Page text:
A few follow-ups on last week’s visit to the Lone Star City:
The guest-appearance by Nashville’s Gwil Owen at Toni Price’s Tuesday Happy Hour was a nice note to go out on. Owen’s relationship to Price’s music is something akin to that of Jimmy Webb and Glen Campbell’s biggest hits; he writes these masterfully crafted emotional songs, she knocks them outta the park. Been that way since her very first record, which included, among other things, the sublime ballad “Doubt If It Does To You”, which they performed in the encore last Tuesday.
(Here’s video of that song from last year at the Armadillo Christmas Bazaar, with longtime guitar sidekick Rich Brotherton, who was also up there with Toni and Gwil last week:)
“I’d-a wrote that one if I could,” Toni remarked after they finished playing the song last Tuesday. “I was thinkin’ about it.” More than that: She was feeling it…she was living it. And that’s the key to what clicks between Owen’s songs and Price’s voice; he has a way of putting into language the peaks and valleys of her heart — without even knowing that he’s doing it, sitting in a room several states away.
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One nice thing about the Continental’s Happy Hour shows is that there’s still plenty of time to catch something at another venue afterward if you’re so inclined, without even staying out all that late. The week prior, that became a first-ever (if long-overdue) visit to Donn’s Depot, an old train-depot/railroad-car venue just west of downtown that has been around for decades. For most of the ’70s it was known as McNeil Depot, and was briefly owned by the late Billy Cowsill, about whom Paul Cantin wrote an extended piece in our Spring 2009 bookazine published by University of Texas Press.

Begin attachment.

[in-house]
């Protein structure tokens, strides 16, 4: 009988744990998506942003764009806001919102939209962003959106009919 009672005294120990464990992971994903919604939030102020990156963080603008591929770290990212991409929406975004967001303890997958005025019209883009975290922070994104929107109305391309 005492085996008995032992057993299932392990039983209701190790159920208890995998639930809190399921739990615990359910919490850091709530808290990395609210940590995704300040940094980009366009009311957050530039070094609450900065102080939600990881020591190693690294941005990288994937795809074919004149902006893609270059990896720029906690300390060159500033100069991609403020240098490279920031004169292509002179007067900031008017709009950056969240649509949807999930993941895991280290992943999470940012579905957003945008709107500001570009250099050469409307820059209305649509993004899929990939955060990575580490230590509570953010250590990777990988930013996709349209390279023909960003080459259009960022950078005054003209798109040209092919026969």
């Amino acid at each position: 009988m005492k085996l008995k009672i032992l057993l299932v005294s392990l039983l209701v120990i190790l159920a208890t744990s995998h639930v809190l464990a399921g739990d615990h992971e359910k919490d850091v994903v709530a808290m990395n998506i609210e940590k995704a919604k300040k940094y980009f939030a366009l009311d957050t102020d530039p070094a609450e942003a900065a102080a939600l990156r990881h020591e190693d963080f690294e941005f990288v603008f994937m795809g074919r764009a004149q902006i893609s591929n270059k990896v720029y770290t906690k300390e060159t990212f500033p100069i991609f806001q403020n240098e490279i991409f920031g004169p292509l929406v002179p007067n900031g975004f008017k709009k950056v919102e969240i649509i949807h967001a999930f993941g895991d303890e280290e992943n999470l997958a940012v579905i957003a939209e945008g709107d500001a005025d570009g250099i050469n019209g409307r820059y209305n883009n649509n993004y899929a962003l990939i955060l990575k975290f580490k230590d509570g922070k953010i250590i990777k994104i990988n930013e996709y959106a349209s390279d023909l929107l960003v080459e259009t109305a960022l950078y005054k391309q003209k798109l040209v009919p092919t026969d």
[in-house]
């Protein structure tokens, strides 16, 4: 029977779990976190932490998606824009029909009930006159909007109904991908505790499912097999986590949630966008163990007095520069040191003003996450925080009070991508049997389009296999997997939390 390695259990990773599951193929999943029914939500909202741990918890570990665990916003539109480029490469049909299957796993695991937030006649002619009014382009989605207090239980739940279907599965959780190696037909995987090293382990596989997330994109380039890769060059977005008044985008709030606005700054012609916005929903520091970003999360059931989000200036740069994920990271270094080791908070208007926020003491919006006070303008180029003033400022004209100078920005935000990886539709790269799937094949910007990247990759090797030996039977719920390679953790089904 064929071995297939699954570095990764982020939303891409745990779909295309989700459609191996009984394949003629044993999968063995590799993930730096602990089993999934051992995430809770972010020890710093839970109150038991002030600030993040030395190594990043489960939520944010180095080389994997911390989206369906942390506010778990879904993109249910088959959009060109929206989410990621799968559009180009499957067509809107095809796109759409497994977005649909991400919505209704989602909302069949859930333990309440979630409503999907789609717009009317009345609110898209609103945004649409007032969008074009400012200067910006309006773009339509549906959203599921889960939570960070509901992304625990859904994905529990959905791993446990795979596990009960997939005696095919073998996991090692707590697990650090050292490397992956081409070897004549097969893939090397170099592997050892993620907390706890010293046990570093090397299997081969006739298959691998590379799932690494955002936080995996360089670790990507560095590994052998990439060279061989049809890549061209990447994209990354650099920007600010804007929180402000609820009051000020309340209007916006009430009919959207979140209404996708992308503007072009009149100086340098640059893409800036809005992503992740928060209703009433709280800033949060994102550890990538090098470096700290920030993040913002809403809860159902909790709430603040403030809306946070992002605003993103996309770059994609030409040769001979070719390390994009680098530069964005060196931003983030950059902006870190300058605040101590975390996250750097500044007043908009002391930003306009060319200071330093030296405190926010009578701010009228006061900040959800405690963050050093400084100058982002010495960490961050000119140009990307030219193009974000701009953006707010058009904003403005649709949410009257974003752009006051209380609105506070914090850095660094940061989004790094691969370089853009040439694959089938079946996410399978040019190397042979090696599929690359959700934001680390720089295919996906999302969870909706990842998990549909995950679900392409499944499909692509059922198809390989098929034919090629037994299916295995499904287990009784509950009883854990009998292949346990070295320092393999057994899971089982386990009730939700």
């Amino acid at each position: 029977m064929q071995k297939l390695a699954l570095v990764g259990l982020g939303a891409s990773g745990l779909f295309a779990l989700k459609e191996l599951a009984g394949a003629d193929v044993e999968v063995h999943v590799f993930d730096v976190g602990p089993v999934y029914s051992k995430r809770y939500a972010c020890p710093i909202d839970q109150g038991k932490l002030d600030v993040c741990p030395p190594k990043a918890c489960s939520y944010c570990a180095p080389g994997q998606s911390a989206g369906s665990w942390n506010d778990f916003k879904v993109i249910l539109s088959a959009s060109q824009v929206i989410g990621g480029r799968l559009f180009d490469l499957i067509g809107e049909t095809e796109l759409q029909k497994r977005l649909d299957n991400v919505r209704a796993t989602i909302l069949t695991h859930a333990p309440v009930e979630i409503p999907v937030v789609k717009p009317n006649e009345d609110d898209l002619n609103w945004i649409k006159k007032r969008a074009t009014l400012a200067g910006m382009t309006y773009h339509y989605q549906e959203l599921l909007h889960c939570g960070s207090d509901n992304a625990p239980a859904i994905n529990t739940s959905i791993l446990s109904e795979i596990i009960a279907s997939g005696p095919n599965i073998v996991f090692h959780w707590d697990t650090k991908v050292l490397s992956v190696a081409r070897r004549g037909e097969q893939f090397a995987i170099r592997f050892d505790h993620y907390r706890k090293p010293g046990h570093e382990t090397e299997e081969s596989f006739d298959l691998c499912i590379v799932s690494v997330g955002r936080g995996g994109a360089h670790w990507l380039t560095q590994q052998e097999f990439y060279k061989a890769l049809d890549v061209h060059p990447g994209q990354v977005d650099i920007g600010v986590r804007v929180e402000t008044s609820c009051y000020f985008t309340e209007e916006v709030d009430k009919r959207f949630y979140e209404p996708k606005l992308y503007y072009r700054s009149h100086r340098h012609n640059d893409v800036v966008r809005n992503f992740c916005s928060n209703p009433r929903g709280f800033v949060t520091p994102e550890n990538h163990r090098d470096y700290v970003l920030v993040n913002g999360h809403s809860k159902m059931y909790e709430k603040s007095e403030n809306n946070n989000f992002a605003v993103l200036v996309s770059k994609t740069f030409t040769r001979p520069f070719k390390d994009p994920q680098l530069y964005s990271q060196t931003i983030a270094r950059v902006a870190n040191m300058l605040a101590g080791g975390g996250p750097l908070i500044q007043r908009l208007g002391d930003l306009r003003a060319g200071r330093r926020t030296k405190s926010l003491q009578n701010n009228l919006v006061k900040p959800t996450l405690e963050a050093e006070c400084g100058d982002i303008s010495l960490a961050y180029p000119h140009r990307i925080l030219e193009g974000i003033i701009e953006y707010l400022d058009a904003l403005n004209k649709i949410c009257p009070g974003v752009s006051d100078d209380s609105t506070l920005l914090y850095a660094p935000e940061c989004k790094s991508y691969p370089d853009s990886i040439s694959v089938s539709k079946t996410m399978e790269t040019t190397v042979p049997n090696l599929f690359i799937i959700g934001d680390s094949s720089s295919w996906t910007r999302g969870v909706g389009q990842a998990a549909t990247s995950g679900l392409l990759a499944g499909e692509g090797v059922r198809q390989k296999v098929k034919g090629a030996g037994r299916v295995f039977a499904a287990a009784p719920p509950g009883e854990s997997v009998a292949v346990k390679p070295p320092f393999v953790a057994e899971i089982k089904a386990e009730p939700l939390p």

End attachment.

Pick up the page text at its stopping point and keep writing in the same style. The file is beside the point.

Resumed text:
I’d spoken briefly by phone with present owner Donn Adelman last year about how he’d ended up taking over the place after Cowsill left, and finally had a chance to say hello to Donn in this visit, just before he and his band the Stationmasters took the stage. The depot is a unique room and well-suited for the relatively straightforward but quite enjoyable sets of mostly country music that Donn and his bandmates crank out, week after week, year after year. In an Austin that has changed dramatically over the decades, Donn’s is a reassuring holdout of the old guard; walk through those doors and you get the sense that not much has changed since the late ’70s, even as condo towers are sprouting up all around the Depot.
This past Tuesday post-Toni allowed time for a brief trek over to the Mohawk Lounge to see a young band called English Teeth, for which an old friend plays drums. (I’d been introduced to their singer earlier in the day when, in a quintessential Austin moment, that old friend and I were having coffee and he mentioned he was in a new band with — pause — “oh, THAT guy!”, he continued, the singer having just walked in to the coffee shop. Straight outta Slacker.) English Teeth might have something there, but probably has a ways to go; they could benefit from a little more melody and a little less noise, though the racket did remind me in a sort of comforting way of many late-’80s nights spent a few blocks down and around the corner at the old Cannibal Club.
Across the way on the walk back to the car, the crowd was beginning to filter out of Stubb’s where the Black Crowes had been holding court. Walking down Red River, headed toward Sixth, on a cool mid-autumn night, I thought of Michael Fracasso’s “Streets Of October”: “The streets of October were all spilling over with cold, dead leaves / How many lives have come and gone by these big oak trees….”
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Finally, a perfect little nugget of a conversation overheard in the men’s room of the Continental Club, on one of those Toni Tuesday shows:
Dude #1: “You started one of the first online music magazines in Austin, right? You were a pioneer!”
Dude #2: “Yeah, I lost a lot of money in that….”